Franklin

Nurses' understanding of microbiological concepts and computerized surveillance data : enhancing professional practice / Albert Anthony Rundio.

Author/Creator:
Rundio, Albert Anthony.
Publication:
1990.
Format/Description:
Microformat
xiii, 222 leaves ; 29 cm.
Local subjects:
Penn dissertations -- Education.
Education -- Penn dissertations.
Summary:
The purpose of this research study was to explore whether Registered Professional Nurses, when exposed to an experimental educational intervention, retain the concepts of microbiology from this intervention and can apply these concepts in clinical practice situations. This research also investigated if Registered Professional Nurses understood the data generated by computerized infection control surveillance reports that are based on the McGuckin Method of surveillance.
The design of this research was quasi-experimental. A qualitative dimension was also triangulated into this research project. A convenience sample of 32 Registered Professional Nurses from Shore Memorial Hospital, Somers Point, New Jersey were randomly assigned into one of two different groups. The control group consisted of 15 participants. These participants were given a pretest and posttest with no intervention, at the same time as a comparable experimental group. The experimental group consisted of 17 participants. These participants were given a pretest, an experimental educational intervention that consisted of a simulated patient environment with staged microbiological concepts relating to reservoirs of infection and BOSS surveillance data information, and a posttest. Both groups were also administered the posttest 4 weeks after the initial session in order to determine retention aspects. Computerized surveillance reports were utilized 4 weeks prior to the experiment and 4 weeks after the experiment. These reports were utilized as outcome measures. As the experimental educational intervention is the only medium through which knowledge leading to changed behavior could be acquired, it can be assumed that a noted decrease in the number of positive isolates demonstrated the possible effect of this knowledge intervention.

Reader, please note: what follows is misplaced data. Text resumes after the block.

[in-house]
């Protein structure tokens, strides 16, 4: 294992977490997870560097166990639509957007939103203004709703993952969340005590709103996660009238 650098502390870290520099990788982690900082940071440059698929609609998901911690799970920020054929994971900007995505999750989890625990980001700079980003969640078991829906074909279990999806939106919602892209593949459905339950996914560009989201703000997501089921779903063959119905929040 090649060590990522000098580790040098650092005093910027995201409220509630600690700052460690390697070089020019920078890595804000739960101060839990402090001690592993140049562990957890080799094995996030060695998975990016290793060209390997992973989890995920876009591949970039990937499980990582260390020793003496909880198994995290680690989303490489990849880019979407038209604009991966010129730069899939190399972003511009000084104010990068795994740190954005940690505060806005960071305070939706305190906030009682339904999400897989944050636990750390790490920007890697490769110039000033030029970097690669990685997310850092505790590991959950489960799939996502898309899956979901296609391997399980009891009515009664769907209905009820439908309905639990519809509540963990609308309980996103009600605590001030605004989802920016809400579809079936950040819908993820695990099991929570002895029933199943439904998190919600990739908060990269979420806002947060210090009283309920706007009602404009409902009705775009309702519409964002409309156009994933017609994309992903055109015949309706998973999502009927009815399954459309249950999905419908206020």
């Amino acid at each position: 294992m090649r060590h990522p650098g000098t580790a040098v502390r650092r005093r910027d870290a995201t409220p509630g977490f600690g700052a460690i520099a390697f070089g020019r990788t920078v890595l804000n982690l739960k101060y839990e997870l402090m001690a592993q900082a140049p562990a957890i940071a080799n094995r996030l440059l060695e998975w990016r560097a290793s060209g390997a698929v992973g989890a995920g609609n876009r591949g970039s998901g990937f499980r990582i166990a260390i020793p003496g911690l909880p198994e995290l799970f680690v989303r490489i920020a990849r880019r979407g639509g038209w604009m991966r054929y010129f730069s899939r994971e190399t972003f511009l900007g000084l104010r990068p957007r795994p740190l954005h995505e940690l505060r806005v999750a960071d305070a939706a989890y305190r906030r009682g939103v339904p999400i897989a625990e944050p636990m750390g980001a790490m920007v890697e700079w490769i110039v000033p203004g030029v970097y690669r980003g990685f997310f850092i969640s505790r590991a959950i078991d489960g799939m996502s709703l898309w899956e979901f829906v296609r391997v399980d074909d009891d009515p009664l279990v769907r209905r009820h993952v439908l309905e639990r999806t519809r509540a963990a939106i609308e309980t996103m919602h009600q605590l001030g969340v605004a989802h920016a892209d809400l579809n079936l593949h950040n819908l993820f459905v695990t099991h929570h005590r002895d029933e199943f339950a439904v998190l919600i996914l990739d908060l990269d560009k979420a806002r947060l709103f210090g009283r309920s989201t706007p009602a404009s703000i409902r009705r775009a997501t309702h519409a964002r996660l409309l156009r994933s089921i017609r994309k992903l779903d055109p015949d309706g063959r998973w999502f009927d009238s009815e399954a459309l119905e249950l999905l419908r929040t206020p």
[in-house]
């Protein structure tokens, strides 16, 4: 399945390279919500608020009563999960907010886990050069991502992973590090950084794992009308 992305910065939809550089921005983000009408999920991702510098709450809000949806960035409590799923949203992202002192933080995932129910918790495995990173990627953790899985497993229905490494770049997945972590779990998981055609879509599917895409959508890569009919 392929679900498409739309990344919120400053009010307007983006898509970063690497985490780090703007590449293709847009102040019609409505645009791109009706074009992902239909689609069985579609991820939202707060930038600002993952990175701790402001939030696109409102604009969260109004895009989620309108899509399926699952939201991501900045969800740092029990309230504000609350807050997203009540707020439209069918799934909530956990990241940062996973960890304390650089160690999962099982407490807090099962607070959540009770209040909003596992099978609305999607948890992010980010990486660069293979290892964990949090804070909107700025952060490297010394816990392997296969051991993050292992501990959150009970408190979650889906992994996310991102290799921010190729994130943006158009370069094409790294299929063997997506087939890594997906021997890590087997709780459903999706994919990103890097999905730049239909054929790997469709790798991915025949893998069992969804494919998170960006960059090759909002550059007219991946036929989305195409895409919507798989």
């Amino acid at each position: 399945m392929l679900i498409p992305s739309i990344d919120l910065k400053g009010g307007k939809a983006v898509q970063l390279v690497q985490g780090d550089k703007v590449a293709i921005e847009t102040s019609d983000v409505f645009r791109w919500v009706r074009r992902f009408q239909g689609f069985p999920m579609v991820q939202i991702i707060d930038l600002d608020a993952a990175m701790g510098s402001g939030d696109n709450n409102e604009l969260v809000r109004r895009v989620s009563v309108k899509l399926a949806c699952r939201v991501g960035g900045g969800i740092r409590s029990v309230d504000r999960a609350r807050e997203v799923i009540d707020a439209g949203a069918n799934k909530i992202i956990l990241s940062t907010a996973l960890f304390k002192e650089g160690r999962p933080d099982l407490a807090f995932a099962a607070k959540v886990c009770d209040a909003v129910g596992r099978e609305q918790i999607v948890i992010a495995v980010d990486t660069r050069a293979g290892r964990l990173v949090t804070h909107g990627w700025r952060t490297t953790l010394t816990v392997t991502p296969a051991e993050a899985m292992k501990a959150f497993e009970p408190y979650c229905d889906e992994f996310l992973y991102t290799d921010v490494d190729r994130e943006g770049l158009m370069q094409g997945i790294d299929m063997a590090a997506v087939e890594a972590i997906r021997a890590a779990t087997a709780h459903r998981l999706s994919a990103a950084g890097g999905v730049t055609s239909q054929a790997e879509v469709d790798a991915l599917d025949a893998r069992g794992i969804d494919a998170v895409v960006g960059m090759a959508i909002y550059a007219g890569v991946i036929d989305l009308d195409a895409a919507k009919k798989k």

The questionnaire utilized as the pretest and posttest was designed by this researcher.
All participants from the experimental group were interviewed at the conclusion of this study. Results from these interviews are reported in a narrative fashion.
Implications concerning nursing curriculum and inservice education programs in health care facilities are discussed.
Notes:
Supervisor: Ryda D. Rose.
Thesis (Ph.D. in Education) -- Graduate School of Arts and Sciences, University of Pennsylvania, 1990.
Includes bibliography and index.
Local notes:
University Microfilms order no.: 90-26636.
Contributor:
Rose, Ryda D., advisor.
University of Pennsylvania.
OCLC:
187447066
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